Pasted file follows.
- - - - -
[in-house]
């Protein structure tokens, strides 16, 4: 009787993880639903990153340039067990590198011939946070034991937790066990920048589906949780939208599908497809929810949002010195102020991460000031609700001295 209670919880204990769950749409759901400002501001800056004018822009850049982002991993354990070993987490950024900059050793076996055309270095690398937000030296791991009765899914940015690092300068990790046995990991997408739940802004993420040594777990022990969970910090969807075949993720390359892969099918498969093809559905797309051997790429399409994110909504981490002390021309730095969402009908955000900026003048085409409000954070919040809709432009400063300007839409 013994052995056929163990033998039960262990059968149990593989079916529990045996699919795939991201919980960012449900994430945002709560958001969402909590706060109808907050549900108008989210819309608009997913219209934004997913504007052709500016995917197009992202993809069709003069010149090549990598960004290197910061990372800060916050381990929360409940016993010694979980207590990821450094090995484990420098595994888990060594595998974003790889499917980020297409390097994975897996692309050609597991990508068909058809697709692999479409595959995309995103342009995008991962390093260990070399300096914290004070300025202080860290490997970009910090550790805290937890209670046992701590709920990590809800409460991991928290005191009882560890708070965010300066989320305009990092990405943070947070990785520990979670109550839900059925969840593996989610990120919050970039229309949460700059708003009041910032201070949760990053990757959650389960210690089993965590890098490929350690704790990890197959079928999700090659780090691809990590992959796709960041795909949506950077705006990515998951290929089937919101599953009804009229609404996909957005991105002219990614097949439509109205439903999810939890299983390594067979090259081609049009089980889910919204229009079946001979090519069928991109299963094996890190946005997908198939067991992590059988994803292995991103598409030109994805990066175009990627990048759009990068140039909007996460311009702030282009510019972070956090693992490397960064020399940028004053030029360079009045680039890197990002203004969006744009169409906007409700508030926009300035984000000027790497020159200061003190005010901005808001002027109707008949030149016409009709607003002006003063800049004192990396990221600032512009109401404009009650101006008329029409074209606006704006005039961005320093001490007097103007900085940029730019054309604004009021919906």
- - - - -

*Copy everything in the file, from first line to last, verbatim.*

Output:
[in-house]
């Protein structure tokens, strides 16, 4: 009787993880639903990153340039067990590198011939946070034991937790066990920048589906949780939208599908497809929810949002010195102020991460000031609700001295 209670919880204990769950749409759901400002501001800056004018822009850049982002991993354990070993987490950024900059050793076996055309270095690398937000030296791991009765899914940015690092300068990790046995990991997408739940802004993420040594777990022990969970910090969807075949993720390359892969099918498969093809559905797309051997790429399409994110909504981490002390021309730095969402009908955000900026003048085409409000954070919040809709432009400063300007839409 013994052995056929163990033998039960262990059968149990593989079916529990045996699919795939991201919980960012449900994430945002709560958001969402909590706060109808907050549900108008989210819309608009997913219209934004997913504007052709500016995917197009992202993809069709003069010149090549990598960004290197910061990372800060916050381990929360409940016993010694979980207590990821450094090995484990420098595994888990060594595998974003790889499917980020297409390097994975897996692309050609597991990508068909058809697709692999479409595959995309995103342009995008991962390093260990070399300096914290004070300025202080860290490997970009910090550790805290937890209670046992701590709920990590809800409460991991928290005191009882560890708070965010300066989320305009990092990405943070947070990785520990979670109550839900059925969840593996989610990120919050970039229309949460700059708003009041910032201070949760990053990757959650389960210690089993965590890098490929350690704790990890197959079928999700090659780090691809990590992959796709960041795909949506950077705006990515998951290929089937919101599953009804009229609404996909957005991105002219990614097949439509109205439903999810939890299983390594067979090259081609049009089980889910919204229009079946001979090519069928991109299963094996890190946005997908198939067991992590059988994803292995991103598409030109994805990066175009990627990048759009990068140039909007996460311009702030282009510019972070956090693992490397960064020399940028004053030029360079009045680039890197990002203004969006744009169409906007409700508030926009300035984000000027790497020159200061003190005010901005808001002027109707008949030149016409009709607003002006003063800049004192990396990221600032512009109401404009009650101006008329029409074209606006704006005039961005320093001490007097103007900085940029730019054309604004009021919906």